It is all very difficult, and perhaps it is best to leave it all alone. Except that to leave such matters to a mob is just as bad as leaving them to a General Amin.
MEDIEVAL saints used to pray for "the gift of tears". I cannot find quite what it meant. Certainly there are plenty of accounts of good men bathed in tears. Churchill was much given to weeping. Wellington wept quietly on the evening after his victory of Waterloo. Weeping was once regarded as no disgrace, rather as a sign of sensibility. Now it is an embarrassment and a disgrace to shed tears. And yet there stands the most arresting verse in all of scripture — "And Jesus wept".
A Personal Appraisal
ON THE whole I consider myself a fortunate person — absit omen. Taxis lay themselves at my feet. My most neglected flowers do best. Aeroplanes are unaccountably delayed when I am late. When I move house, which seems rather often, I never have to go house-hunting: the right house falls, figuratively of course, into my lap. Waiters are polite. Ticket collectors believe me when I lose my ticket. When I fell off a ladder there was a small Jesuit for me to fall onto ... No one has ever hit me in anger. Admittedly I am bad about money, though I am the sort of person who ought to be rich.
Nuns pray for me. I sometimes feel that I know every priest in England. Prelates are polite to me ... I put all this down to a naturally careless dispoMtion. I am not good at controversy ... And I was once magnificently snubbed by the late Cardinal Heenan. At table, I had said lightly that we would soon have to reopen the question of Anglican orders. He said: "Now Patrick, let's talk about something you know about." It was a classical snub, but I may be right after all. I HAVE a recurrent nightmare. It consists of being lost in a strange city without knowing where my hotel was. Now it has actually happened — and in Lourdes.
I went out to dinner with a friend I had met by chance in the Grotto. Actually he is the Master of the Queen's Music and this is after all a gossip column. I suppose there are taxis in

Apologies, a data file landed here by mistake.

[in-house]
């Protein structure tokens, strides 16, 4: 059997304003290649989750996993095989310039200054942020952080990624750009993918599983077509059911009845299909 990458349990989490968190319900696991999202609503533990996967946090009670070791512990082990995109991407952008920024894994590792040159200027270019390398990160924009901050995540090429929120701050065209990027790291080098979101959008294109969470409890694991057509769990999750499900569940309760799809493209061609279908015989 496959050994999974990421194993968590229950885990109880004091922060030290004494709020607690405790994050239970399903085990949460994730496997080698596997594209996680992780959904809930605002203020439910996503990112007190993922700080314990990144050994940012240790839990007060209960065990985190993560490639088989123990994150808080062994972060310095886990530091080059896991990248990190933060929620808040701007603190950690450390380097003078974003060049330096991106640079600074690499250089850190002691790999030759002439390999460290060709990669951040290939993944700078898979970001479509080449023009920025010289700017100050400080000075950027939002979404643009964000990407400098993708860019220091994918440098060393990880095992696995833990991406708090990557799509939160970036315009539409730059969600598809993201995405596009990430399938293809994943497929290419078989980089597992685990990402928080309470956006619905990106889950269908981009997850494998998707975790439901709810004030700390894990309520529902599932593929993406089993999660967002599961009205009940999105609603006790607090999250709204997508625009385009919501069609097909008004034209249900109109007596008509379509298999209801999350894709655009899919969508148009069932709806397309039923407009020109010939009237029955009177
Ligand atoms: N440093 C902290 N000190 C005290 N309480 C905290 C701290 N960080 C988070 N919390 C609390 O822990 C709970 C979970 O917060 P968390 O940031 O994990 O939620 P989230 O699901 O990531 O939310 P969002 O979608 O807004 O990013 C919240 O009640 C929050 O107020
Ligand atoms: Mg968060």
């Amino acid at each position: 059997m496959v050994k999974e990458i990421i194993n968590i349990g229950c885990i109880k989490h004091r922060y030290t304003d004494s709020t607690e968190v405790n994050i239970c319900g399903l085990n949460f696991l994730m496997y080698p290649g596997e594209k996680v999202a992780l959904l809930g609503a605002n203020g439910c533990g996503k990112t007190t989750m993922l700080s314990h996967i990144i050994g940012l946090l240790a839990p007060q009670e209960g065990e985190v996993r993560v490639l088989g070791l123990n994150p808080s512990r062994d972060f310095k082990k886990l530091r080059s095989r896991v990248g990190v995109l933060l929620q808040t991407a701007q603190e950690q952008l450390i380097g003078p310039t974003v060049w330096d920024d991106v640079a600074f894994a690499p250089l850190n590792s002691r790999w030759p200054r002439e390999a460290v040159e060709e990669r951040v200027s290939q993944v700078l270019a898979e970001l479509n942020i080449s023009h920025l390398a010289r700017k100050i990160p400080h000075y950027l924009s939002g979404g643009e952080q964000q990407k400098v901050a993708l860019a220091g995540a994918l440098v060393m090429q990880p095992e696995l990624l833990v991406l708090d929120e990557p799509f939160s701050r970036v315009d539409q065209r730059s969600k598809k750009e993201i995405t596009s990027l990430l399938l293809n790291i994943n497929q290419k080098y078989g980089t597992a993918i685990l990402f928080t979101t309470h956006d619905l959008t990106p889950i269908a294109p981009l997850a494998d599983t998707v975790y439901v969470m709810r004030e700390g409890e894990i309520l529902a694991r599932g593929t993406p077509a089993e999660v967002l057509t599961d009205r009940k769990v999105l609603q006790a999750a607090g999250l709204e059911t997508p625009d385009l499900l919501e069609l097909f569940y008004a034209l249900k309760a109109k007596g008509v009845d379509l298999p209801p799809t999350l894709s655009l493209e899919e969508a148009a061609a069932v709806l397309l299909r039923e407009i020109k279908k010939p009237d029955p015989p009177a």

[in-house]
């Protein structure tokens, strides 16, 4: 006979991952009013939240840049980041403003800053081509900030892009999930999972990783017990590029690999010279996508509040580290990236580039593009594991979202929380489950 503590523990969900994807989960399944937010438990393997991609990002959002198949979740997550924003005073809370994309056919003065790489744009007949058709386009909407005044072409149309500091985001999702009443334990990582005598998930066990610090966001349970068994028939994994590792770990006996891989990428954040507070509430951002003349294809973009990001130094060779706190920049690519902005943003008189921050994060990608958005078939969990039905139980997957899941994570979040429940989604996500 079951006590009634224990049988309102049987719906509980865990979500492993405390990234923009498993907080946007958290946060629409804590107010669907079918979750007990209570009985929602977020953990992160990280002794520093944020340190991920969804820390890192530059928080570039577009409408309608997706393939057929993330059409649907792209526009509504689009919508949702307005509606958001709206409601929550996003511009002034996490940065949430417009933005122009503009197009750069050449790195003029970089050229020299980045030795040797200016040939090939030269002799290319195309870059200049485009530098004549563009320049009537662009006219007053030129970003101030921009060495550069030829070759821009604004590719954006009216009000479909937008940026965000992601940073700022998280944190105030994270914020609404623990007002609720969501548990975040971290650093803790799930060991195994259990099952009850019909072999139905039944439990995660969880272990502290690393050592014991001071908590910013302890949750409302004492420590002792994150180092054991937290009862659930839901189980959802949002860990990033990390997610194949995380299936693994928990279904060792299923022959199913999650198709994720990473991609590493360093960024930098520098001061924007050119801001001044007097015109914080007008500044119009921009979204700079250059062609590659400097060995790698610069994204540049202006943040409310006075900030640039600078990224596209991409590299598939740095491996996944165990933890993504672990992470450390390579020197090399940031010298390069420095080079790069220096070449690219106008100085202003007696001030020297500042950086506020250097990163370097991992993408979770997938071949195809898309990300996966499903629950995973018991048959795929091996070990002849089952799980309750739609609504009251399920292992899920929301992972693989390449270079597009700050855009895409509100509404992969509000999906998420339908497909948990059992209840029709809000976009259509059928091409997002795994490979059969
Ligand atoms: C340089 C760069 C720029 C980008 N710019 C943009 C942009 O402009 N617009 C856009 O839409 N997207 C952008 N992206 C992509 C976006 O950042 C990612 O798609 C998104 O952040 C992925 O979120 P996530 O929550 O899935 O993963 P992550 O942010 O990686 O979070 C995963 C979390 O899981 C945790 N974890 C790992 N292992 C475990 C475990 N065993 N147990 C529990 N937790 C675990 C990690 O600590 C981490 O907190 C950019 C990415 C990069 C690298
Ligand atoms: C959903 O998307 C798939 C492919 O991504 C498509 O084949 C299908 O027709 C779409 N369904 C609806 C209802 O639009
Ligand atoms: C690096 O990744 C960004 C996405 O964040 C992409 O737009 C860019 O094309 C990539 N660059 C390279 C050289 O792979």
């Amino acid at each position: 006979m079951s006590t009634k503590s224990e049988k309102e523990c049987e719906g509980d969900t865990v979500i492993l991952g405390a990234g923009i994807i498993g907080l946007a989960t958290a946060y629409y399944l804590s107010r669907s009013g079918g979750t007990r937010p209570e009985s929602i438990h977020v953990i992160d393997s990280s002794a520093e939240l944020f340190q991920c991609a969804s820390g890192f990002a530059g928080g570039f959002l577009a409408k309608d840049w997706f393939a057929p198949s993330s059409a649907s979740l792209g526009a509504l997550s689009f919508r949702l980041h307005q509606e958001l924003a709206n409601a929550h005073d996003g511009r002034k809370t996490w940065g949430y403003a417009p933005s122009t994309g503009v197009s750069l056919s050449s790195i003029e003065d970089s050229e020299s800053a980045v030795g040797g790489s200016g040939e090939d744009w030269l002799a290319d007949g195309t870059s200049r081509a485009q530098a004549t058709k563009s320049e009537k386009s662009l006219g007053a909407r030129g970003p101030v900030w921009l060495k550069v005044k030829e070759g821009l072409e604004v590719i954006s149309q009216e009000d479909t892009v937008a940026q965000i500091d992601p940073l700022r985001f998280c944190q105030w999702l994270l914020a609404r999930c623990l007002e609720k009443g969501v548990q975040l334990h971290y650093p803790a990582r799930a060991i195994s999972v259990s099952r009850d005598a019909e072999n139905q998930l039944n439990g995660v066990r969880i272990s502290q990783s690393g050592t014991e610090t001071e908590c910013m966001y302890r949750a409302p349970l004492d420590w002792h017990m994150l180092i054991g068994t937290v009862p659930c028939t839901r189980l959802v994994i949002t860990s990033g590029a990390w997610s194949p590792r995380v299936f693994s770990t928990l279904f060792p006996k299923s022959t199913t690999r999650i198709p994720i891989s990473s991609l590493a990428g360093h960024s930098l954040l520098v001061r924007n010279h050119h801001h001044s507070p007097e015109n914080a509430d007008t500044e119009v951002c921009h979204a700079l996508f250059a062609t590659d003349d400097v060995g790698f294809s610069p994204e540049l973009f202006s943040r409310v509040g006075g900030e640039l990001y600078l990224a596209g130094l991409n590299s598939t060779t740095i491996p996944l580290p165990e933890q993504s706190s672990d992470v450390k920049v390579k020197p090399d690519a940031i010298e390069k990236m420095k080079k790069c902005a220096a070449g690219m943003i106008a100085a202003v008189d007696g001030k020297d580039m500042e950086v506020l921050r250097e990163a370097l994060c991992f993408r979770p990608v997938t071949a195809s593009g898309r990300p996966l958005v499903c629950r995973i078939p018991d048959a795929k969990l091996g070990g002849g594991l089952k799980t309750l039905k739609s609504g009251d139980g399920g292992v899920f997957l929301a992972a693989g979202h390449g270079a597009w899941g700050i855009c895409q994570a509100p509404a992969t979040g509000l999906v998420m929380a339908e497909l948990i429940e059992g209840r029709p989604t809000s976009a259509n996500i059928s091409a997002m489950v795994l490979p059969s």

Lourdes, but I have not seen any. So 1 walked home and realised that I did not know the address or even the name of my unpretentious little hotel.
I walked in mounting fear and rage for over an hour through parts of Lourdes that no living person has seen before. There were whole districts abandoned to hotels, their streets brilliant with cafes where pilgrims hot from the nightly candle-light procession were drinking Belgian beer or fizzy orange. There were even places which did not sell rosaries.
The only thing I knew was the way from the Domain to my hotel. My French is fractured — indeed, it was never whole. But I hate asking the way and it sounds so silly to ask the way to the Grotto, late at night, in Lourdes..
Despair! I went up to a group on the pavement. In careful French I posed my shaming question. I was answered by some young priest in undress from England in cheerful terms (could he have seen through my French'?) and was pointed in the right direction. Actually, the restaurant, I discovered, was about 300 yards from my hotel.
Tricks of the Trade
ANYWAY, I do occasionally lose my temper. This is part of a journalist's technique. When all else fails you fall into an ungovernable passion and so, often, get your way in face of unreasonable officialdom. Only one thing worries me. Anger is a grave sin. How much graver it must be if you do it on purpose The other side of the coin is the Idiot Boy approach. It used to work marvels with Colonial Governors when such dignitaries still flew feathers from their hats. This involves saying: "My paper has sent me here. I can't think why. Do you think you could help me?" Come to think of it, that was a lie, and perhaps another sin.
But then God himself is a great reporter — if his revelation is anything to go by. Without meaning any disrespect, I suggest you listen next time to the Words of Consecration in the Mass. It is so brilliant and brief an account of what happened that my back hairs still prickle ... I still think it more stylish in English than in Latin.
His Own Kind
THE CHURCH in Britain has always been rich in writers, poets and scholars. It has also been a firework show of journalists.
But look again at us little minority — the Catholic lay splendour. Although quietly, we have kept our heads down for centuries, we have made a contribution to the splendour of Britain. In poetry, in music, in making honest writers uneasy about their premises. Above all there has been humility where others expected pride, a love of this kingdom where black souls expected hatred and treason, and a quiet sense of prayer where others expected rage and intolerance and an over-reaction to deprivation.